Subfamily Isophysidoideae contains the single genus Isophysis, from Tasmania. It is the only member of the family with a superior ovary and has a star-like yellow to brownish flower.

Subfamily Nivenioideae contains six genera from South Africa, Australia and Madagascar, including the only true shrubs in the family (Klattia, Nivenia and Witsenia) as well as the only myco-heterotroph (Geosiris). Aristea is also a member of this subfamily. It is distinguished by having flowers in small, paired clusters among large bracts, slender styles that are divided into three slender branches and nectar (when present) produced from glands in the ovary walls. The flowers are always radially symmetrical, with separate tepals (petals) and the rootstock is a rhizome.

Subfamily Iridoideae is distributed throughout the range of the family and contains the large genera Iris and Moraea. It is the only subfamily that is represented in North and South America. The species have flowers in solitary clusters among large bracts, styles that are often petal-like or crested and nectar (when present) is produced from glands on the tepals. Most species have separate petals and the rootstock is usually a rhizome or rarely a bulb. The flowers are almost always radially symmetrical. Bobartia, Dietes and Ferraria belong to this subfamily.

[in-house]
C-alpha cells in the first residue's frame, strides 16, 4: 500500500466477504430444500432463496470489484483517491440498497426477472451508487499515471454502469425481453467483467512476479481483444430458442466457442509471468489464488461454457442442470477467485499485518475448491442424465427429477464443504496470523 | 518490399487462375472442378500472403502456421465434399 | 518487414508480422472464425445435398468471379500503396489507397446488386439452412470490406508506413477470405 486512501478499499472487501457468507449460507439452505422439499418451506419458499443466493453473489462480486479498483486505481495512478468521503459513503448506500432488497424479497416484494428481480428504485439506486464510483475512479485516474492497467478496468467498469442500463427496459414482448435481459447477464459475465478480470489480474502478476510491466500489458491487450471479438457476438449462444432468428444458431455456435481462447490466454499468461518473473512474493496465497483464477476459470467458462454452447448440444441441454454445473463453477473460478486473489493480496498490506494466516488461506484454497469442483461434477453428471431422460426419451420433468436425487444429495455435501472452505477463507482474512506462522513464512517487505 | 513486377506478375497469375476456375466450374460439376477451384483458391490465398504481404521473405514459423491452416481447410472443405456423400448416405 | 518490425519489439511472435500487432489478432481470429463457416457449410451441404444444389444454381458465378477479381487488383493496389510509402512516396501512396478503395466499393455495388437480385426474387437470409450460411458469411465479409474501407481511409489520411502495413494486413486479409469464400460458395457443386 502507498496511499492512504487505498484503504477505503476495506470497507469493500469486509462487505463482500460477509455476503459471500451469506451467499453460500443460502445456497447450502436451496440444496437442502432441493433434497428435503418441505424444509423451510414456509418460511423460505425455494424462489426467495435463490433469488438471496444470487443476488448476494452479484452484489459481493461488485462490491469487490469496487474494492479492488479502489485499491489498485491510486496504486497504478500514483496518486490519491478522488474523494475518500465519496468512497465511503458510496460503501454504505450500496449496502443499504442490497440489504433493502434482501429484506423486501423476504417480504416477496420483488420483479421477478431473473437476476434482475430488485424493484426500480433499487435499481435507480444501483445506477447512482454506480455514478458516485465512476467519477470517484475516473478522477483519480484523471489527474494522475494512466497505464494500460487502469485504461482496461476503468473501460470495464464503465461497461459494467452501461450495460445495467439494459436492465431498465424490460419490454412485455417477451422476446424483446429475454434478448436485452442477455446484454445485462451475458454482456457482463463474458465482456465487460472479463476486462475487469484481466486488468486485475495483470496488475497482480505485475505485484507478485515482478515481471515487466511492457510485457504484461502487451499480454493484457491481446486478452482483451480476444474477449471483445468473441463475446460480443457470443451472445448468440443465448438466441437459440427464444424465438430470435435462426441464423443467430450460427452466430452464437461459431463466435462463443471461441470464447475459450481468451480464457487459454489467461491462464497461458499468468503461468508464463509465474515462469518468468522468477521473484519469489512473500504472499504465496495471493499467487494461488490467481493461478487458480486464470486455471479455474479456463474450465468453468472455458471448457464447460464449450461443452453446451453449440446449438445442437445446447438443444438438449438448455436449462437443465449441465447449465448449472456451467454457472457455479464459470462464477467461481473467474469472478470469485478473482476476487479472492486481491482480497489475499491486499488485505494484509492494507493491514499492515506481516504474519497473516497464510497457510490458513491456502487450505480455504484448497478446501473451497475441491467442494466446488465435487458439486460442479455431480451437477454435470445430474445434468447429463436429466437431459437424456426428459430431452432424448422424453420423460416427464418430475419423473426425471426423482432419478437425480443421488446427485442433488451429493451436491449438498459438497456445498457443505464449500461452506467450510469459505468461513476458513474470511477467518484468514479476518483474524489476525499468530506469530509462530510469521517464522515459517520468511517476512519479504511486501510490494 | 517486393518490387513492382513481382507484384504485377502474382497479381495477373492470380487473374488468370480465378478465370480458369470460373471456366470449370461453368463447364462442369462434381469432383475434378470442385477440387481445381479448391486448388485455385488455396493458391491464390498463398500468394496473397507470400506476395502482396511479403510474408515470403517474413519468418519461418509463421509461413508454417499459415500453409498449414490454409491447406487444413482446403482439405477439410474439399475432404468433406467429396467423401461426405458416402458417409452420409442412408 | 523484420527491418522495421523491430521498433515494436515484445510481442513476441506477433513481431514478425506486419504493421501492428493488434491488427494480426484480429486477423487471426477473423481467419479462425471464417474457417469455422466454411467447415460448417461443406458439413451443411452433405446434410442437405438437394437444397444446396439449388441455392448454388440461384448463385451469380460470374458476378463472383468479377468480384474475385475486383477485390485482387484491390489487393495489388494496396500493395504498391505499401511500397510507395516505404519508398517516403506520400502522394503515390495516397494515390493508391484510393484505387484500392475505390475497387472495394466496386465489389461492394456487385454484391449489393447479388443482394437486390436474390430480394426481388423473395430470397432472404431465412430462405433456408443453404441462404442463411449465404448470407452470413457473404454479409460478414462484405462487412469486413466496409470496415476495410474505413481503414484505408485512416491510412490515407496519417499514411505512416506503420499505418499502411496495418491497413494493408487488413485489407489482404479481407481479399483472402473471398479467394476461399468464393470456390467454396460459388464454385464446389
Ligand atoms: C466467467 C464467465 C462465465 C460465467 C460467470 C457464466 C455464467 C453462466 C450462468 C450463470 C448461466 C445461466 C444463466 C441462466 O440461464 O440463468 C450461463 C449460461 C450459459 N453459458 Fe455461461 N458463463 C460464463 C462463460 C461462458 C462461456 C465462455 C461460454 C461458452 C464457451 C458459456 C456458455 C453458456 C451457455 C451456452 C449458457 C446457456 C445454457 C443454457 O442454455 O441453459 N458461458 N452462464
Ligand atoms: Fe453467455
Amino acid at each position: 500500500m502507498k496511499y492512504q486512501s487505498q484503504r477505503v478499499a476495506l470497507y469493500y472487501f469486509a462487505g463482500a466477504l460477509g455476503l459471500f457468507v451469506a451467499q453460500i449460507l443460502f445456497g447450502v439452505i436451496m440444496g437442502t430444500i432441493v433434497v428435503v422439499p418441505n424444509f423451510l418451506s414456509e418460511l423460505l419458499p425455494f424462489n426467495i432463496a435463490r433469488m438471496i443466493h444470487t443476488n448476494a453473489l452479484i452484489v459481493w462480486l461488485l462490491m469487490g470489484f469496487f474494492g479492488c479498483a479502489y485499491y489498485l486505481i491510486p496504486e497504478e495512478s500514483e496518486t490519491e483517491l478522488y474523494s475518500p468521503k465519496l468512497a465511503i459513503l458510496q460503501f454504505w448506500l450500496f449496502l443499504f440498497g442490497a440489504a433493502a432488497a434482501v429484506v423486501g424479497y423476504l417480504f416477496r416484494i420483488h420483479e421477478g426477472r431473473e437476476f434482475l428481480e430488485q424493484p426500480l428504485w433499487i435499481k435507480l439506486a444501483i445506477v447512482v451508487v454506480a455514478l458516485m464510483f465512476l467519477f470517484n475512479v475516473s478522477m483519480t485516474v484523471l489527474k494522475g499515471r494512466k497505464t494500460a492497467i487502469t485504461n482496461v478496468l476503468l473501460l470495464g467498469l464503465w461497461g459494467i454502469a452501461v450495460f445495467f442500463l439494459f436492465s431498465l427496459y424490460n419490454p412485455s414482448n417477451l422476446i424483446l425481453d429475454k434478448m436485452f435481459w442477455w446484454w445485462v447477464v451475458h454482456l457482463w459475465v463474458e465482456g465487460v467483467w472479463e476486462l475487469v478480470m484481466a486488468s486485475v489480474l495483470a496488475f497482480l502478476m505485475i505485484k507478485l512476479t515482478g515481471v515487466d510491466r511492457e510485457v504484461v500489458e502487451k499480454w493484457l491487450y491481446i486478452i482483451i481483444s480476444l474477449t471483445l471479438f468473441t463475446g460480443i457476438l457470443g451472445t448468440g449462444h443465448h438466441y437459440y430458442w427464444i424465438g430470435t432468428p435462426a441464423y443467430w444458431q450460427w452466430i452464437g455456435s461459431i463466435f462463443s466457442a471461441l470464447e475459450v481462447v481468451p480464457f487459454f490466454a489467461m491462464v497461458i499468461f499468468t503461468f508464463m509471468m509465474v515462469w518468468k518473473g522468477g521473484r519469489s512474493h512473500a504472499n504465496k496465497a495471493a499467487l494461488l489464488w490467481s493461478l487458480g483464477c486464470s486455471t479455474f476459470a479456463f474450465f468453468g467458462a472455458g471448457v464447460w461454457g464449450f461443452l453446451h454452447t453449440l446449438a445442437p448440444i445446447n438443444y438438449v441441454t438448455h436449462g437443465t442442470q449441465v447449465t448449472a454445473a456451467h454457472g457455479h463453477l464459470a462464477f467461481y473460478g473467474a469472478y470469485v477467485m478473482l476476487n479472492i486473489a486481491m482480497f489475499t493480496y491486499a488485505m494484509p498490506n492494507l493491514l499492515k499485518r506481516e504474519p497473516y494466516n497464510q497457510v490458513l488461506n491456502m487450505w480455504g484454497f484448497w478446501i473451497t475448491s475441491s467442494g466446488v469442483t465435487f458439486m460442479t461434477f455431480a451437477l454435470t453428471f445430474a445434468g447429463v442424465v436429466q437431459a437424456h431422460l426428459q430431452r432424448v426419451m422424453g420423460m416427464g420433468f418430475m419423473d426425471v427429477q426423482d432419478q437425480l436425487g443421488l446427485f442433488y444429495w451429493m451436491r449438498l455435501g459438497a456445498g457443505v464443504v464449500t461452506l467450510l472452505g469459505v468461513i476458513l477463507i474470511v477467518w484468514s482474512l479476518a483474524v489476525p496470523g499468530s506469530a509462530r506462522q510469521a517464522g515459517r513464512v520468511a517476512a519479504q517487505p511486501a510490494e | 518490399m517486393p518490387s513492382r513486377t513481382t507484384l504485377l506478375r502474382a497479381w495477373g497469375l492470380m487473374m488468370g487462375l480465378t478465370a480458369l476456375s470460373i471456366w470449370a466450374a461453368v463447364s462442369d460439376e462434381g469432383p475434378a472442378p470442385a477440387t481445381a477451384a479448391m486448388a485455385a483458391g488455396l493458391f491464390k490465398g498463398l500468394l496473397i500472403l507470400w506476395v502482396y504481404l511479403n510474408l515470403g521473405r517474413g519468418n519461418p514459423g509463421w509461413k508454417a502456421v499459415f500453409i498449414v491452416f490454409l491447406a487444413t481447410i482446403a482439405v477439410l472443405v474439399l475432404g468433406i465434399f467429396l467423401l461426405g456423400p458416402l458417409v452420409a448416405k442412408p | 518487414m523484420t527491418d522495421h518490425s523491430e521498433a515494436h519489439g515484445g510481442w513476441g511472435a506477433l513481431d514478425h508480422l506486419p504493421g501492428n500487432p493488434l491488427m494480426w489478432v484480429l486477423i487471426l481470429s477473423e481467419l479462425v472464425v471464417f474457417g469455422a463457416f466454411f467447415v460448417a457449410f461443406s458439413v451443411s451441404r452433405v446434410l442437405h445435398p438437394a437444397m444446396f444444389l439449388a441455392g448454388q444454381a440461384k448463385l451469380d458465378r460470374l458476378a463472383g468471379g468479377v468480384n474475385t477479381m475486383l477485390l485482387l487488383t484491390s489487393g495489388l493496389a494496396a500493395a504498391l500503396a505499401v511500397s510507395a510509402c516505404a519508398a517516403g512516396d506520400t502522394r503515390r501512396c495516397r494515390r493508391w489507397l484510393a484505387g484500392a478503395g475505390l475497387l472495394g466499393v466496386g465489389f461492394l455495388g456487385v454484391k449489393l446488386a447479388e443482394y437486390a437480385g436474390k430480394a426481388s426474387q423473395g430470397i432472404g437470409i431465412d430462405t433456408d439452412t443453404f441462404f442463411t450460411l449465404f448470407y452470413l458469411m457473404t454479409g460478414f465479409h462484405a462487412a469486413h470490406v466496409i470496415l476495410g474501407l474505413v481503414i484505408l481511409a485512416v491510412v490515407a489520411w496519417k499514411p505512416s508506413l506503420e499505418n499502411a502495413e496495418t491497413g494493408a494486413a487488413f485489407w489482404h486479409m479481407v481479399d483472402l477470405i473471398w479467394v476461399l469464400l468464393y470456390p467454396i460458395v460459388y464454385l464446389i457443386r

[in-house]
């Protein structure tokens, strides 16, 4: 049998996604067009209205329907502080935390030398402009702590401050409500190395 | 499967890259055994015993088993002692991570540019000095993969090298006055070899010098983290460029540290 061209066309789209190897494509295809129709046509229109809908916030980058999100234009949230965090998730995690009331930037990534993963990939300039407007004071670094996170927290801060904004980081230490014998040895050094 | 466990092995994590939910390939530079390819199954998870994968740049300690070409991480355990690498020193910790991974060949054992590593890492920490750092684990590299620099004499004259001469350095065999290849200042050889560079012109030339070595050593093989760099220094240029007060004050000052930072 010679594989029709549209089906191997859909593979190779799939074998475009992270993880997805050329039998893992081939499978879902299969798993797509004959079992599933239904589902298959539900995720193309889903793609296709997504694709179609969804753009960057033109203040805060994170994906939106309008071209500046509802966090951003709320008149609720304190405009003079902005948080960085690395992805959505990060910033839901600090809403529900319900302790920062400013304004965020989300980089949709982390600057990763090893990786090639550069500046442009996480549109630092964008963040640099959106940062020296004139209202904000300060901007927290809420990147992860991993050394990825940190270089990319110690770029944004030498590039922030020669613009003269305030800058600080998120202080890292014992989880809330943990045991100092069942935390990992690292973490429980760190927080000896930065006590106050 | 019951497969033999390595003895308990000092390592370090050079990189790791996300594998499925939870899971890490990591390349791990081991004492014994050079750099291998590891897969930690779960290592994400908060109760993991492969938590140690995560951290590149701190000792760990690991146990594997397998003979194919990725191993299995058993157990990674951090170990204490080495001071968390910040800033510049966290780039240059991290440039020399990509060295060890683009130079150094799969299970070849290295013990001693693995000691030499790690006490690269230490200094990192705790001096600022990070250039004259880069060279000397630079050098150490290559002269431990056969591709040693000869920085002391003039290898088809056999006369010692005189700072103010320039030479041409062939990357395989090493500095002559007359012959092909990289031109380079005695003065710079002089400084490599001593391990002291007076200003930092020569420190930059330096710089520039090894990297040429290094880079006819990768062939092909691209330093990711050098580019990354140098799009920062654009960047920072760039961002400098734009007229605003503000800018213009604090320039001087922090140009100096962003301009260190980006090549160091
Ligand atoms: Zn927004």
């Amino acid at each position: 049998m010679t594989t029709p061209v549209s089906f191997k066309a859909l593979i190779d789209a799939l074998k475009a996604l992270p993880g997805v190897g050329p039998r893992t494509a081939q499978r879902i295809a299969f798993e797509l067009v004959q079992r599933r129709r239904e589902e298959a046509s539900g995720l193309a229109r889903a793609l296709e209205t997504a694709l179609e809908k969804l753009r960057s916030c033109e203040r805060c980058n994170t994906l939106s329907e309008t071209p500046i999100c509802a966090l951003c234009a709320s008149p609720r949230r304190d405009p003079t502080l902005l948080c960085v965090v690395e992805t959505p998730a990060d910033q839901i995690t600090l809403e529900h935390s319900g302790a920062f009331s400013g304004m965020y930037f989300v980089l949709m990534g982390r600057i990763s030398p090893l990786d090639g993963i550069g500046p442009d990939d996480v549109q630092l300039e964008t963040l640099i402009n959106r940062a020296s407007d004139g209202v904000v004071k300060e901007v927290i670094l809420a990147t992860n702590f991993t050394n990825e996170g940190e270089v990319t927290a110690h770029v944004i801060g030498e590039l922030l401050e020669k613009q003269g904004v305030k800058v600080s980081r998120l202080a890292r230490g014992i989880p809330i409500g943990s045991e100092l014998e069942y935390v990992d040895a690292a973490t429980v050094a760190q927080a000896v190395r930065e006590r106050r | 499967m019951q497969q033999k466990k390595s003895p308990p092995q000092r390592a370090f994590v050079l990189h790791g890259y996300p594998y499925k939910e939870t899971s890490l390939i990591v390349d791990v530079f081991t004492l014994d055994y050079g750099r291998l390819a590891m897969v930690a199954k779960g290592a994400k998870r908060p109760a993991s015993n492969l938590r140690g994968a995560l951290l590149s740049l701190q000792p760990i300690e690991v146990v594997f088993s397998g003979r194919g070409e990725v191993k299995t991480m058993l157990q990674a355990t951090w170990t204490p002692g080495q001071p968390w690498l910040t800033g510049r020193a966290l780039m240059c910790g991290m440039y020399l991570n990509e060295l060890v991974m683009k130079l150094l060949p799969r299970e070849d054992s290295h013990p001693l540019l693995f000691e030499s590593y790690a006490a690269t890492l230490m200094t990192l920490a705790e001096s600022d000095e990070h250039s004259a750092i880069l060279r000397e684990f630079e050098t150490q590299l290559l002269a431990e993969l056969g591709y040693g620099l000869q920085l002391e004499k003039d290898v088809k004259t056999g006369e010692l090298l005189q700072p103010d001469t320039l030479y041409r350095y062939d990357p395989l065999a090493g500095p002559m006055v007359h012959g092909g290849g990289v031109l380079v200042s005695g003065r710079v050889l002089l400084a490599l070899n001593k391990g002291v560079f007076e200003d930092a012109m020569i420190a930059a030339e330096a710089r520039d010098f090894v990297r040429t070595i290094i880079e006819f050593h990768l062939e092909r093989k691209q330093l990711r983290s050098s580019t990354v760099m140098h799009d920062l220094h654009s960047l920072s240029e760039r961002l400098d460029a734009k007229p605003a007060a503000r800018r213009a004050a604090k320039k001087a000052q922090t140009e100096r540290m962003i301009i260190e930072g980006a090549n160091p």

Ecology

Members of Iridaceae occur in a great variety of habitats. About the only place they do not grow is in the sea itself, although Gladiolus gueinzii occurs on the seashore just above the high tide mark within reach of the spray. Most species are adapted to seasonal climates that have a pronounced dry or cold period unfavourable for plant growth and during which the plants dormant. As a result, most species are deciduous. Evergreen species are restricted to subtropical forests or savannah, temperate grasslands and perennially moist fynbos. A few species grow in marshes or along streams and some even grow only in the spray of seasonal waterfalls.